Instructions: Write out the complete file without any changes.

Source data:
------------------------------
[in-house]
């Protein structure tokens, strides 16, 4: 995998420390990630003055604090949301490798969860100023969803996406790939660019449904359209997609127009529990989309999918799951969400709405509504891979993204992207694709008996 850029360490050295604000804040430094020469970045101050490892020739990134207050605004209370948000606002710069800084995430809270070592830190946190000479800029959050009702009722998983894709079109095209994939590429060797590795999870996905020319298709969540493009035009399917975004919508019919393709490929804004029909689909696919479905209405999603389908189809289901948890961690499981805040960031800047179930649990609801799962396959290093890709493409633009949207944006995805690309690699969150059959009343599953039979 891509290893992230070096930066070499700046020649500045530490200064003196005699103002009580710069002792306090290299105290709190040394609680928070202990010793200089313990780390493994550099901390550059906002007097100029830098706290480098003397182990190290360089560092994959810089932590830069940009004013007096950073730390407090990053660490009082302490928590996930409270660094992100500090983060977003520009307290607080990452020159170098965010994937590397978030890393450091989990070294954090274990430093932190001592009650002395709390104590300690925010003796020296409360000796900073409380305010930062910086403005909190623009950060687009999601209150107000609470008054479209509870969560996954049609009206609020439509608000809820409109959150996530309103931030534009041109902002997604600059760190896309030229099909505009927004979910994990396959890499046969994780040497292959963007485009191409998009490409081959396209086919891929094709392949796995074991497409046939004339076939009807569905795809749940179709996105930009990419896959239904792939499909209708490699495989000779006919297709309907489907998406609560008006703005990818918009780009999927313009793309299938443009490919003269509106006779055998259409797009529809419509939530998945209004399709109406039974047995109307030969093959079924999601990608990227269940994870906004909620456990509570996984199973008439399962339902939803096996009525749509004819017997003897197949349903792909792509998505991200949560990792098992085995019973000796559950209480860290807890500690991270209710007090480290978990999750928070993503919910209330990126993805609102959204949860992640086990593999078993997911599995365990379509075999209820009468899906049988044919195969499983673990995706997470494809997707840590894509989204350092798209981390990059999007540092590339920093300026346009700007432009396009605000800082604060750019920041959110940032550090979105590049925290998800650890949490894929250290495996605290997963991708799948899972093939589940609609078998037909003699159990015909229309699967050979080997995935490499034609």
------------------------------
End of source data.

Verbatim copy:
[in-house]
């Protein structure tokens, strides 16, 4: 995998420390990630003055604090949301490798969860100023969803996406790939660019449904359209997609127009529990989309999918799951969400709405509504891979993204992207694709008996 850029360490050295604000804040430094020469970045101050490892020739990134207050605004209370948000606002710069800084995430809270070592830190946190000479800029959050009702009722998983894709079109095209994939590429060797590795999870996905020319298709969540493009035009399917975004919508019919393709490929804004029909689909696919479905209405999603389908189809289901948890961690499981805040960031800047179930649990609801799962396959290093890709493409633009949207944006995805690309690699969150059959009343599953039979 891509290893992230070096930066070499700046020649500045530490200064003196005699103002009580710069002792306090290299105290709190040394609680928070202990010793200089313990780390493994550099901390550059906002007097100029830098706290480098003397182990190290360089560092994959810089932590830069940009004013007096950073730390407090990053660490009082302490928590996930409270660094992100500090983060977003520009307290607080990452020159170098965010994937590397978030890393450091989990070294954090274990430093932190001592009650002395709390104590300690925010003796020296409360000796900073409380305010930062910086403005909190623009950060687009999601209150107000609470008054479209509870969560996954049609009206609020439509608000809820409109959150996530309103931030534009041109902002997604600059760190896309030229099909505009927004979910994990396959890499046969994780040497292959963007485009191409998009490409081959396209086919891929094709392949796995074991497409046939004339076939009807569905795809749940179709996105930009990419896959239904792939499909209708490699495989000779006919297709309907489907998406609560008006703005990818918009780009999927313009793309299938443009490919003269509106006779055998259409797009529809419509939530998945209004399709109406039974047995109307030969093959079924999601990608990227269940994870906004909620456990509570996984199973008439399962339902939803096996009525749509004819017997003897197949349903792909792509998505991200949560990792098992085995019973000796559950209480860290807890500690991270209710007090480290978990999750928070993503919910209330990126993805609102959204949860992640086990593999078993997911599995365990379509075999209820009468899906049988044919195969499983673990995706997470494809997707840590894509989204350092798209981390990059999007540092590339920093300026346009700007432009396009605000800082604060750019920041959110940032550090979105590049925290998800650890949490894929250290495996605290997963991708799948899972093939589940609609078998037909003699159990015909229309699967050979080997995935490499034609």